Intelligence agencies from around the world, and "especially the Mossad," sponsored violent clashes between rival Eritrean asylum-seeker factions in Tel Aviv that left over 100 people wounded over the weekend, the African dictatorship's Information Ministry claimed on Tuesday.
Asmara claimed that intelligence agencies stoked the clashes between Eritrean government supporters and opponents of President Isaias Afwerki as part of a "useless conspiracy" in an attempt to harm the Eritrean people, their national identity, culture and values. The ministry also vowed to expose "the lies about the Eritrean refugees" in the future.
Most Eritrean asylum seekers in Israel have fled the oppressive dictatorship in their homeland which gained independence from Ethiopia in 1991 after 32 years of armed conflict. Since its inception, the country has been under the single rule of President Afwerki and has earned the moniker "Africa's North Korea." Refugees from Eritrea report that citizens are conscripted into the military at a young age and subjected to forced labor under inhumane conditions.
The recent riots in Tel Aviv during an Eritrean festival are part of a global pattern: such festivals often become platforms for African asylum seekers to protest against the regimes they have fled. These festivals are viewed by regime opponents as propaganda tools and financial resources for the Eritrean government. Critics argue that the government uses these events to raise funds that ultimately support the oppression of its citizens.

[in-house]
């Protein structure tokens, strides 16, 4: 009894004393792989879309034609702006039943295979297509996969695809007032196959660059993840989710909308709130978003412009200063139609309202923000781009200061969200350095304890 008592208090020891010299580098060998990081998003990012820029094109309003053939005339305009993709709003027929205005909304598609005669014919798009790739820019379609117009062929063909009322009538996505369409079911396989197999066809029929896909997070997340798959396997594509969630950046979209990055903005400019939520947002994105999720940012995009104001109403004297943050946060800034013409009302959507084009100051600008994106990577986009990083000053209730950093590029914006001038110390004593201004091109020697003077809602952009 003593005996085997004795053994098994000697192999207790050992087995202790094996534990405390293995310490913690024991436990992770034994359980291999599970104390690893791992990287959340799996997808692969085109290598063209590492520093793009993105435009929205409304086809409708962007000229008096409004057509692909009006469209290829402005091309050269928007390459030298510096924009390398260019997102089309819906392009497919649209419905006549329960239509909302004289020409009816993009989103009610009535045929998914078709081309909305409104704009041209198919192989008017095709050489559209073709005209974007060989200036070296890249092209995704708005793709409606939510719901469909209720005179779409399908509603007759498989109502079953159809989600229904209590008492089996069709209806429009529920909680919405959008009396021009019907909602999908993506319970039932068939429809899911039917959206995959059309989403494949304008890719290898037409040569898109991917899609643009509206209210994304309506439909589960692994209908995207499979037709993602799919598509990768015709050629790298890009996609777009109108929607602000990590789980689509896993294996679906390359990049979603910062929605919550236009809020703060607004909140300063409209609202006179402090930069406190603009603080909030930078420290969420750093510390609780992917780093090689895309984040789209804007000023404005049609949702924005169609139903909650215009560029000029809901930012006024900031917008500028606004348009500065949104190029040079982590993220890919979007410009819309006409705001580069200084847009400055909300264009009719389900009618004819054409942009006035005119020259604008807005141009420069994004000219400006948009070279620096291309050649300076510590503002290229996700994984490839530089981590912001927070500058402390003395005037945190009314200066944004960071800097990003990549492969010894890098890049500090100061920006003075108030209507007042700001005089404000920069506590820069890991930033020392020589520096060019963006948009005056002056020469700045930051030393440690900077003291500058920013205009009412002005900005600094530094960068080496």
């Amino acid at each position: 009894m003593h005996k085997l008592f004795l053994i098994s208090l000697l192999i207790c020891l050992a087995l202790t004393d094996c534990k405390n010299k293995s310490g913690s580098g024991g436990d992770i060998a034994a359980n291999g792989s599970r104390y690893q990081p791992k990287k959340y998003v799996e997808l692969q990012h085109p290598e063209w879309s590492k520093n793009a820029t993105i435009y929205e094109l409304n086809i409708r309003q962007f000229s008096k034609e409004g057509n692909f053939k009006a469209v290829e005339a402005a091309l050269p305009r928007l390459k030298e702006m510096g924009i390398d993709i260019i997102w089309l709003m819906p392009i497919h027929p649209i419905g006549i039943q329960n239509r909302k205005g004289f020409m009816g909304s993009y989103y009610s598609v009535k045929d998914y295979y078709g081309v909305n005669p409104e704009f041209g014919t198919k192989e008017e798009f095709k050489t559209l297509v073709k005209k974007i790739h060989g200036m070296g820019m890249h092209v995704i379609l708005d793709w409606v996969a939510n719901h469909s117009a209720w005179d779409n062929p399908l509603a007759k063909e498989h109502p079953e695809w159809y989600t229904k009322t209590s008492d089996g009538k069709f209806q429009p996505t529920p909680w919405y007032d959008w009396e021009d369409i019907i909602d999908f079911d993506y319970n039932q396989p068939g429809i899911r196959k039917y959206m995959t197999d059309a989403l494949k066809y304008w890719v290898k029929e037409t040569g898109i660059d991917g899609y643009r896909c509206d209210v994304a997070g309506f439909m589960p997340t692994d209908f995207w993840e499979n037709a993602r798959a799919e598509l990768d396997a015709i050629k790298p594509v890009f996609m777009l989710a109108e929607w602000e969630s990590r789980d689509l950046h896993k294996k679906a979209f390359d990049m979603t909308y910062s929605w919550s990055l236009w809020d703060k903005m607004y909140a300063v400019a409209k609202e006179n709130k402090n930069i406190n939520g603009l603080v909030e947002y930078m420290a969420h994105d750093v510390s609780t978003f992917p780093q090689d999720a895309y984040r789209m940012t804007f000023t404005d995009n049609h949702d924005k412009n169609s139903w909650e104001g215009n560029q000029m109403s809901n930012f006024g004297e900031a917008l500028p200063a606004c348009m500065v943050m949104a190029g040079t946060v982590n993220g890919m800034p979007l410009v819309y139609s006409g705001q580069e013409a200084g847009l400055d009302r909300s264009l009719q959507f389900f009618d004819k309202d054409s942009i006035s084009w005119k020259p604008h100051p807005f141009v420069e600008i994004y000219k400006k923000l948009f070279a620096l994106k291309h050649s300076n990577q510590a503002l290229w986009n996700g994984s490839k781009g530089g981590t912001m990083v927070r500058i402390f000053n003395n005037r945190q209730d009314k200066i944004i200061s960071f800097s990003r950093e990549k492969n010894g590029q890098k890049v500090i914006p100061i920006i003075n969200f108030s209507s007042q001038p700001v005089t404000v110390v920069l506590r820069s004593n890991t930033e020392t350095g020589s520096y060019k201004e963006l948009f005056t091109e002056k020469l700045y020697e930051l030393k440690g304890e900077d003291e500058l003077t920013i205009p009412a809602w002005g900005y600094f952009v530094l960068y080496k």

Similar clashes between supporters of the Eritrean dictatorship and its opponents have broken out at other festival locations worldwide.
This year marks the 30th anniversary of Eritrea's independence, and festivals celebrating Eritrean culture have been held in various cities globally. According to protesters, these events are organized by supporters of Eritrea's authoritarian regime. In Israel, the festival was spearheaded by the Eritrean embassy.
The riots in Tel Aviv resulted in at least 135 injuries, 15 of which were severe, as well as significant property damage and a feeling of chaos and loss of control among residents. The protesters pointed out that the root of the issue lies in Eritrea. "The problem starts in Eritrea—it's a dictatorship. The president has been in power for 30 years and shows no signs of stepping down. The people there have nothing to eat or drink," Eritrean government opponents told Ynet.